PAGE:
The Pharmaceutical Society of Japan, established in 1880, is one of Japan’s oldest and most distinguished academic societies. The Society currently has around 18,000 members. It publishes three monthly scientific journals. Chemical and Pharmaceutical Bulletin (Chem. Pharm. Bull.) began publication in 1953 as Pharmaceutical Bulletin. It covers chemistry fields in the pharmaceutical and health sciences. Biological and Pharmaceutical Bulletin (Biol. Pharm. Bull.) began publication in 1978 as the Journal of Pharmacobio-Dynamics. It covers various biological topics in the pharmaceutical and health sciences. A fourth Society journal, the Journal of Health Science, was merged with Biol. Pharm. Bull. in 2012. Yakugaku Zasshi (Japanese for “Pharmaceutical Science Journal”) has the longest history, with publication beginning in 1881. Yakugaku Zasshi is published mostly in Japanese, except for some articles related to clinical pharmacy and pharmaceutical education, which are published in English.
The main aim of the Society’s journals is to advance the pharmaceutical sciences with research reports, information exchange, and high-quality discussion. The average review time for articles submitted to the journals is around one month for first decision. The complete texts of all of the Society’s journals can be freely accessed through J-STAGE. The Society’s editorial committee hopes that the content of its journals will be useful to your research, and also invites you to submit your own work to the journals.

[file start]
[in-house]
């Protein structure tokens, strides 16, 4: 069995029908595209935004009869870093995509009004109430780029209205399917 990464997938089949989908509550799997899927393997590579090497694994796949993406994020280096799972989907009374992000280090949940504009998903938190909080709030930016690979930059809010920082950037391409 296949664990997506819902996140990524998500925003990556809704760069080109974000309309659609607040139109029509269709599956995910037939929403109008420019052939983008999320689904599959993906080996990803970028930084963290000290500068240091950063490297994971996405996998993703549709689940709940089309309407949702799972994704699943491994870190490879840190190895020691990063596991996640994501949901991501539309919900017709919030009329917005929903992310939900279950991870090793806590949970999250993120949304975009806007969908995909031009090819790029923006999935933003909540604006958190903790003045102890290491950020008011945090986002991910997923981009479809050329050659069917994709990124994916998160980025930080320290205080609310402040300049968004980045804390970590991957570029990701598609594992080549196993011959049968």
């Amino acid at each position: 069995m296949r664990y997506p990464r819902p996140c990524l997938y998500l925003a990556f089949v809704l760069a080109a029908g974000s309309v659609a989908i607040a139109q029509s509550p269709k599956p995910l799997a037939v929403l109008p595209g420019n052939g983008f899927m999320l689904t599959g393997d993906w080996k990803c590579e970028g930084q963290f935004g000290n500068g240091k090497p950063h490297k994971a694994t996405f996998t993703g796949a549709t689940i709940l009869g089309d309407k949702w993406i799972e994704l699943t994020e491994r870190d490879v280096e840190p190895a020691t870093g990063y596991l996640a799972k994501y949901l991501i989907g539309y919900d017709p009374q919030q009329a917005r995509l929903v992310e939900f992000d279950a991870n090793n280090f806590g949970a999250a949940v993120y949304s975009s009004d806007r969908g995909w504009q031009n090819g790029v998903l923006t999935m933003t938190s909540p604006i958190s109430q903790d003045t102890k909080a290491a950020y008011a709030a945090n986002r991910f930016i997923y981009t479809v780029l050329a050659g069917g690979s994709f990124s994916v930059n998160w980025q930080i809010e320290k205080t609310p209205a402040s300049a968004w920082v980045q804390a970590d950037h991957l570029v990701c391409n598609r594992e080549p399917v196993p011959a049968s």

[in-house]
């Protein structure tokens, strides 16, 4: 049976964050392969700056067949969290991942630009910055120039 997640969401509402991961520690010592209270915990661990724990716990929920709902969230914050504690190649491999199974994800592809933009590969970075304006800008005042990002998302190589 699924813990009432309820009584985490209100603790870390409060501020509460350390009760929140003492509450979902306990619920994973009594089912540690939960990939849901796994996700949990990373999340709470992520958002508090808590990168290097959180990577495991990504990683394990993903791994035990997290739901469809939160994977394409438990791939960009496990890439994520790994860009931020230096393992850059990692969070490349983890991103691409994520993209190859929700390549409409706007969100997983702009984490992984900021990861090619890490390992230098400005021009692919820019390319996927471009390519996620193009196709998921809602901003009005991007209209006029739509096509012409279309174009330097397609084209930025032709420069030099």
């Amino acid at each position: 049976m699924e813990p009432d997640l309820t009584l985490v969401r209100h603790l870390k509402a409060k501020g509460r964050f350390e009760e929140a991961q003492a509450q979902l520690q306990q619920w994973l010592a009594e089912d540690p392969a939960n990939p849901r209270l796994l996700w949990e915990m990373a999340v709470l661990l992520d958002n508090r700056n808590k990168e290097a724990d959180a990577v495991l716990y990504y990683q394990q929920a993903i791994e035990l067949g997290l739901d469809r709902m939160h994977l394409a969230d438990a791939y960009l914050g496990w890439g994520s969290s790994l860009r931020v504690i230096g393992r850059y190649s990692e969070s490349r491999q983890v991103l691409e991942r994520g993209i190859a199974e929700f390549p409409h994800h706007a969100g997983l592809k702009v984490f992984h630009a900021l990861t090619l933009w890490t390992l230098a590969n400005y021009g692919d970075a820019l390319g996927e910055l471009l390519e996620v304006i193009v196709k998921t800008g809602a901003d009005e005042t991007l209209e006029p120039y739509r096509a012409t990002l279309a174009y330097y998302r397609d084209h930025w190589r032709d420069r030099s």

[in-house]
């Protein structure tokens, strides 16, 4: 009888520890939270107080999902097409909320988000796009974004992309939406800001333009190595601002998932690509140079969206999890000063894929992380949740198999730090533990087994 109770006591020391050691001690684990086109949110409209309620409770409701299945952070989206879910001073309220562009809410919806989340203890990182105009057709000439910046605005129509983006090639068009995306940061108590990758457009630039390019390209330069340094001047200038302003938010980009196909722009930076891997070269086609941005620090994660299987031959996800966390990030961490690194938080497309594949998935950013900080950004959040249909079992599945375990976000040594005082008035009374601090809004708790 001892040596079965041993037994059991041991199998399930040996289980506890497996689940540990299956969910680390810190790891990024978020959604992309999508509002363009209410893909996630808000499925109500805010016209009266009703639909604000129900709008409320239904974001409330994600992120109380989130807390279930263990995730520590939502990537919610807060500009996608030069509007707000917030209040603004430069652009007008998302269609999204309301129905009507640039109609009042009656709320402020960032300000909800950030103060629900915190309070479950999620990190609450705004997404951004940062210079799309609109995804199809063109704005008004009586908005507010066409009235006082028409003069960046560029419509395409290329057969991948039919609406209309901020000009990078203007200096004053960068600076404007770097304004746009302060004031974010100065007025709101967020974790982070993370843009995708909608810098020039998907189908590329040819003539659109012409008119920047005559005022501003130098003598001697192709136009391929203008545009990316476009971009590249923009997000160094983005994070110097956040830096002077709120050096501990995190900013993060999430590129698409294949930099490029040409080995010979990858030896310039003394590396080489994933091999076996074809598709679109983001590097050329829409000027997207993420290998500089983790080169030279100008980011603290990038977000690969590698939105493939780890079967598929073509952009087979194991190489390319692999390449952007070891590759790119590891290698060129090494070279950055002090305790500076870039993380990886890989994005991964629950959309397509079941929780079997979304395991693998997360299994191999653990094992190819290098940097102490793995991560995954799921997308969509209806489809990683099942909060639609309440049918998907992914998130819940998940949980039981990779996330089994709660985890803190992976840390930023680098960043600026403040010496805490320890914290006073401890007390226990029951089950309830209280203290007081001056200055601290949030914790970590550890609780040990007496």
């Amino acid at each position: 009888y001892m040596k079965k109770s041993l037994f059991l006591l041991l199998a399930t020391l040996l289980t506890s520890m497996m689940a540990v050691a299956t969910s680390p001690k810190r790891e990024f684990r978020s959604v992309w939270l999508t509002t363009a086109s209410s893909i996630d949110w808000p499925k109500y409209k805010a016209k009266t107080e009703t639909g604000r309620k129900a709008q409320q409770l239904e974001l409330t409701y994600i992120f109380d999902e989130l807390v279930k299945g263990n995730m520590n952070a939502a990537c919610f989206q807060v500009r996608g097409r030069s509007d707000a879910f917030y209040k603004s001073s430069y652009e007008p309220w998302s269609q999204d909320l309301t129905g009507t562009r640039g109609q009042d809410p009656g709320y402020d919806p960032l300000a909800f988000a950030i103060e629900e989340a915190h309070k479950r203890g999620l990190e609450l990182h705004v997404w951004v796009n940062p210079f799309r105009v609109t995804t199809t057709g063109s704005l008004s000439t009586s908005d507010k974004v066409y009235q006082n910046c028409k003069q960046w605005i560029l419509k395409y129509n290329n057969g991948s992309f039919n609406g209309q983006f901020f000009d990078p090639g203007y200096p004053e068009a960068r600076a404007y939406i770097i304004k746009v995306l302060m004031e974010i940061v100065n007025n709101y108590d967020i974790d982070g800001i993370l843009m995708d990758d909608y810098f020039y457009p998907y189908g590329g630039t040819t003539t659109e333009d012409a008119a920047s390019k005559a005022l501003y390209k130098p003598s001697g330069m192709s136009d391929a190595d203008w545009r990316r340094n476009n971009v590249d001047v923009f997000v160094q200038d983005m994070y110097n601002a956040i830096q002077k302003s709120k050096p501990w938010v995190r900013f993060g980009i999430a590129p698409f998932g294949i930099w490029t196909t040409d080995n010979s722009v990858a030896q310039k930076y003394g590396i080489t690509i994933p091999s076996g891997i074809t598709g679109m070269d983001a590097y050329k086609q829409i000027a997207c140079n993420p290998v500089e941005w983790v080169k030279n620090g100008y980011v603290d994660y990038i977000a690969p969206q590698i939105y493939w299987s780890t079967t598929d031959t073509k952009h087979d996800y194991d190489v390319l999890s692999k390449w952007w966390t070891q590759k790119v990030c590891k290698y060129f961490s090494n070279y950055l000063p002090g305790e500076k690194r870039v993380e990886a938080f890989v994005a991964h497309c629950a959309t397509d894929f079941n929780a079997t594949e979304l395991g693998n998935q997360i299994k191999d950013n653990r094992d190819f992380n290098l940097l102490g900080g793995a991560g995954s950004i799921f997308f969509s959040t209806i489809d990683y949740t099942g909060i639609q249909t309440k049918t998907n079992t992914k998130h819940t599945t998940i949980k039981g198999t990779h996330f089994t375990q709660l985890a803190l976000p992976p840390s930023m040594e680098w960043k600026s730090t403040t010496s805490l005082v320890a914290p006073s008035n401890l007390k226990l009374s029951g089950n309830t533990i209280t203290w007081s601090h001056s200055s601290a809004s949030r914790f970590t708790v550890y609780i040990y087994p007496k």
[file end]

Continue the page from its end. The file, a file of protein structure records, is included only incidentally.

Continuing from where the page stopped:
Chairman of Committee
Ken-ichi Hosoya
Graduate School of Medicine and Pharmaceutical Sciences, University of Toyama 
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Published by The Pharmaceutical Society of Japan  
16,854 registered articles
(updated on June 22, 2018)
Online ISSN : 1347-5231
Print ISSN : 0031-6903
Featured article
Volume 138 (2018) Issue 6 Pages 829-836
Endogenous Serotonin and Milk Production Regulation in the Mammary Gland Read more
Editor’s picks

Intrinsic 5-HT synthesized within the mammary epithelium has an important physiological role in milk volume homeostasis. When the mammary gland becomes filled with milk, 5-HT provides a negative feedback signal that suppresses further milk synthesis in the mammary epithelium. Our research, using MCF-12A cells, shows that the expression of b-casein, a differentiation marker, is suppressed via 5-HT-mediated inhibition of STAT5. Additionally, our results show that reduced b-casein expression in the cells is associated with 5-HT7 receptor and PTP1B activation.

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